Dr Tegan Westendorf: Australian Strategic Policy Institute.

For policing agencies, AI is considered as a force-multiplying solution not only because it can process more data that human brains can conceivably do within required time frames, but also because it can yield data insights to complement the efforts of human
teams to solve complex analytical problems.

It’s broadly understood that human bias can compromise both police outcomes
and the trust from communities that enables effective policing.

This can make AI seem a ‘solution’, although, if it’s adopted without knowledge of its limitations and potential errors, it has the potential to create more and compounding problems for police. While researchers are fond of analysing ‘human bias’ in systems, the humanity of individuals also really matters for how they do their work and engage with their communities. It’s a strength of the community policing function, not something to be edited out by technology, no matter how powerful and large
the datasets may be.

This insight can help shape how policing works with AI and other new technologies, and how human analysts can prevent coded human bias running unchecked in AI systems.

The Australian Government is building the necessary policy and regulatory frameworks to pursue the goal of positioning Australia as a ‘global leader in AI’.

Initiatives have included:
• the recent launch of Australia’s AI Action Plan (2021)
as part of the Digital Economy Strategy
• the CSIRO Artificial Intelligence Roadmap (2019)
• the Artificial Intelligence Ethics Framework, which includes eight principles designed to ‘ensure AI is safe, secure and reliable’
• over $100 million in investment pledged to develop the expertise and capabilities of an Australian AI workforce and to establish private–public partnerships to develop AI solutions to national challenges.

AI is being broadly conceptualised by the federal government and many private companies as an exciting technological solution to ‘strengthen the economy and improve the quality of life of all Australians’10 by inevitably ‘reshaping virtually every industry,
profession and life’.

There’s some truth there, but how that reshaping occurs depends on choices, including, for policing, about how data and insights are used and how direct human judgements and relationships can be informed by those technologies, not discounted and disempowered.

AI development, deployment and monitoring methods and capabilities aren’t always sufficiently understood in either government agencies or client industries.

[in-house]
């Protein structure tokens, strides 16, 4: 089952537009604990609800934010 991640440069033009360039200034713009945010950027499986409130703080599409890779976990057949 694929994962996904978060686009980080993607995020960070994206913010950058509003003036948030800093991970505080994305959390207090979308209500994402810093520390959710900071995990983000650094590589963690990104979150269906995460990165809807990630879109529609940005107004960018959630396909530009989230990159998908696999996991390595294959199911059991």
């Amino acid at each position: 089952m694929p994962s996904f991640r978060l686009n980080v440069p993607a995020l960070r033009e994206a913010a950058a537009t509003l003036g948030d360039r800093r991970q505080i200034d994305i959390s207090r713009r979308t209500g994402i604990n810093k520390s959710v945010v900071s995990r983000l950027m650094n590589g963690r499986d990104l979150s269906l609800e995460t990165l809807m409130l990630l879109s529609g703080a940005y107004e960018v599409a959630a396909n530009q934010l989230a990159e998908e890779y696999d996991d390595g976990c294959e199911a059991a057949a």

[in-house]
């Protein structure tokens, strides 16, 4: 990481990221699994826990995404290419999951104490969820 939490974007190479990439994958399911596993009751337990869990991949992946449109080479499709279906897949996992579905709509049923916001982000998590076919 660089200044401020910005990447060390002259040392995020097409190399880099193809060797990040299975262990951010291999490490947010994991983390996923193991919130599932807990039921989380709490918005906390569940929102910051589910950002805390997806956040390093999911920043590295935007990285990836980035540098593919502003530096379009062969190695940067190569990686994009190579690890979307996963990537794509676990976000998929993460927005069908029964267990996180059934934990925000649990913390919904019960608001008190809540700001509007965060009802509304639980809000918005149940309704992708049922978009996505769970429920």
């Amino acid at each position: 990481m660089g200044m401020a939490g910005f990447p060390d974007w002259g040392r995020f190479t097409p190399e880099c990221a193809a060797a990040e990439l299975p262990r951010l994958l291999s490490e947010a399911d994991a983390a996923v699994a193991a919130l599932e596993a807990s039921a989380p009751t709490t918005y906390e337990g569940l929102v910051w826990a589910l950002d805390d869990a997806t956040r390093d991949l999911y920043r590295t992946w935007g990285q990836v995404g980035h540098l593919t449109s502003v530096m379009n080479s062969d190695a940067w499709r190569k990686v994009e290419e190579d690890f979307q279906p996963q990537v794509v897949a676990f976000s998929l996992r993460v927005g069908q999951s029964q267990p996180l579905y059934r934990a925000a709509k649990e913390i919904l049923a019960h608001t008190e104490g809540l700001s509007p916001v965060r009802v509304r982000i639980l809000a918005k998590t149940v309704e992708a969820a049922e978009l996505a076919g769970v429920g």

Key documents all mention ethics and safety being important, especially in balancing commercial
interests and incentives, but none of the government documents cited above mention how the current limitations on AI technology can compromise those principles of ethical, safe and explainable AI.

Human bias is a key example of this insufficient understanding. AI, which is often cited as a solution to remove intentional and unconscious biases, can in fact learn such biases and propagate them.

Algorithms are trained on historical datasets and deployed into future ones, meaning that they ‘learn’ the human and other biases encoded in the historical datasets developed by human decisions and apply those rules to the data environments they’re deployed into. To make this more complicated, currently available AI products don’t have the functionality to render visible all the rules they learned on training datasets, or all the correlations they’re learning once deployed into live datasets.

Even if tech experts were to argue that it’s the complexity of algorithms that prevents comprehensive explainability, and that this can be overcome with sufficient expertise by staff, the functional problem of being unable to explain AI correlations, insights and decisions persists even if complexity and expertise, not the pure functionality, are the barriers. This means the transparency of and ability to explain AI
decisions (termed ‘explainability’ in computer science literature) necessary to comprehensively understand AI decisions are not yet available.

We’re not yet able to make AI functionality sufficiently transparent and comprehensible to have confidence in all its applications.

When it comes to critical functions that interact with individuals’ lives and places in our community, such as policing, this is a deep design problem that must be confronted at the design and adoption stage.

It’s problematic that high-level government policy documents often don’t demonstrate a sufficient understanding of the ethical and efficacy limitations of current algorithms in policing scenarios. High-level policy documents usually don’t dive down to particular implementation instances, because determining high-level, guiding policy objectives requires a degree of abstraction.